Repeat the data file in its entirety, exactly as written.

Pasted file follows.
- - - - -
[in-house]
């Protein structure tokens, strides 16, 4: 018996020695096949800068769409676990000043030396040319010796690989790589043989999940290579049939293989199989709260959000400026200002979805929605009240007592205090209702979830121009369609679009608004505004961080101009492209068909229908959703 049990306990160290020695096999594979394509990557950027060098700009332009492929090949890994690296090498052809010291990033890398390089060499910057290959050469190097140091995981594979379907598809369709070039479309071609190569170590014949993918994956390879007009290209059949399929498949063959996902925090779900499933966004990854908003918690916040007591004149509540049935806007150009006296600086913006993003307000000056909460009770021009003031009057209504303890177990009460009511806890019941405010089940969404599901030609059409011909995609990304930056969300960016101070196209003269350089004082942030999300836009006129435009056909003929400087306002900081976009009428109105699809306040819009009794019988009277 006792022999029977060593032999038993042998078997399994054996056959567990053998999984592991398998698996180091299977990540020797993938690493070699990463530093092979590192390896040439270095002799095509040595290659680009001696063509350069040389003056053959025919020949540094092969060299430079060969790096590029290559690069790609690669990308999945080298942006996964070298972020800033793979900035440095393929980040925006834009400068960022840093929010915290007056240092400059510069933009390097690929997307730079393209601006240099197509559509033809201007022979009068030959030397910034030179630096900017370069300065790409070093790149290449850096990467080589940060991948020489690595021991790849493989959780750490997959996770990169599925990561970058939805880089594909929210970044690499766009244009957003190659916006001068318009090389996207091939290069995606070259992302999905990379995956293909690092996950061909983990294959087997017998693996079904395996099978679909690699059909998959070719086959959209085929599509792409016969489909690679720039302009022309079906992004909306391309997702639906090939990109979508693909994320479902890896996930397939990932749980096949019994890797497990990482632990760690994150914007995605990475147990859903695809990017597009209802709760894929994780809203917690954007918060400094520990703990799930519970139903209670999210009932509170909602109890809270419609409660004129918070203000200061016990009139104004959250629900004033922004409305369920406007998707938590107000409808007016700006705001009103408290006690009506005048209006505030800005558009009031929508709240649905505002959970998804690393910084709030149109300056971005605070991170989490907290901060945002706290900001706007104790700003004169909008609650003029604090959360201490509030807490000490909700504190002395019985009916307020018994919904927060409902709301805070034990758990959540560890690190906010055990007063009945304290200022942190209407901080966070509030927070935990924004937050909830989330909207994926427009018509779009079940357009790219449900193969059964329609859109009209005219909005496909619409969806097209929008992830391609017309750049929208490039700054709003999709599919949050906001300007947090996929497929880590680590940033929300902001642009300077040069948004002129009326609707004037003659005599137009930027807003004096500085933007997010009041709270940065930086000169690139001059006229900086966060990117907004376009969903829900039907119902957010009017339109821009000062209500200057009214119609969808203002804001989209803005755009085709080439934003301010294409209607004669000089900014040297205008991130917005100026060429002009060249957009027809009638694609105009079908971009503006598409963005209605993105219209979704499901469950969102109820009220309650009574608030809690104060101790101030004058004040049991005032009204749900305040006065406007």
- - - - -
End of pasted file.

[in-house]
């Protein structure tokens, strides 16, 4: 018996020695096949800068769409676990000043030396040319010796690989790589043989999940290579049939293989199989709260959000400026200002979805929605009240007592205090209702979830121009369609679009608004505004961080101009492209068909229908959703 049990306990160290020695096999594979394509990557950027060098700009332009492929090949890994690296090498052809010291990033890398390089060499910057290959050469190097140091995981594979379907598809369709070039479309071609190569170590014949993918994956390879007009290209059949399929498949063959996902925090779900499933966004990854908003918690916040007591004149509540049935806007150009006296600086913006993003307000000056909460009770021009003031009057209504303890177990009460009511806890019941405010089940969404599901030609059409011909995609990304930056969300960016101070196209003269350089004082942030999300836009006129435009056909003929400087306002900081976009009428109105699809306040819009009794019988009277 006792022999029977060593032999038993042998078997399994054996056959567990053998999984592991398998698996180091299977990540020797993938690493070699990463530093092979590192390896040439270095002799095509040595290659680009001696063509350069040389003056053959025919020949540094092969060299430079060969790096590029290559690069790609690669990308999945080298942006996964070298972020800033793979900035440095393929980040925006834009400068960022840093929010915290007056240092400059510069933009390097690929997307730079393209601006240099197509559509033809201007022979009068030959030397910034030179630096900017370069300065790409070093790149290449850096990467080589940060991948020489690595021991790849493989959780750490997959996770990169599925990561970058939805880089594909929210970044690499766009244009957003190659916006001068318009090389996207091939290069995606070259992302999905990379995956293909690092996950061909983990294959087997017998693996079904395996099978679909690699059909998959070719086959959209085929599509792409016969489909690679720039302009022309079906992004909306391309997702639906090939990109979508693909994320479902890896996930397939990932749980096949019994890797497990990482632990760690994150914007995605990475147990859903695809990017597009209802709760894929994780809203917690954007918060400094520990703990799930519970139903209670999210009932509170909602109890809270419609409660004129918070203000200061016990009139104004959250629900004033922004409305369920406007998707938590107000409808007016700006705001009103408290006690009506005048209006505030800005558009009031929508709240649905505002959970998804690393910084709030149109300056971005605070991170989490907290901060945002706290900001706007104790700003004169909008609650003029604090959360201490509030807490000490909700504190002395019985009916307020018994919904927060409902709301805070034990758990959540560890690190906010055990007063009945304290200022942190209407901080966070509030927070935990924004937050909830989330909207994926427009018509779009079940357009790219449900193969059964329609859109009209005219909005496909619409969806097209929008992830391609017309750049929208490039700054709003999709599919949050906001300007947090996929497929880590680590940033929300902001642009300077040069948004002129009326609707004037003659005599137009930027807003004096500085933007997010009041709270940065930086000169690139001059006229900086966060990117907004376009969903829900039907119902957010009017339109821009000062209500200057009214119609969808203002804001989209803005755009085709080439934003301010294409209607004669000089900014040297205008991130917005100026060429002009060249957009027809009638694609105009079908971009503006598409963005209605993105219209979704499901469950969102109820009220309650009574608030809690104060101790101030004058004040049991005032009204749900305040006065406007």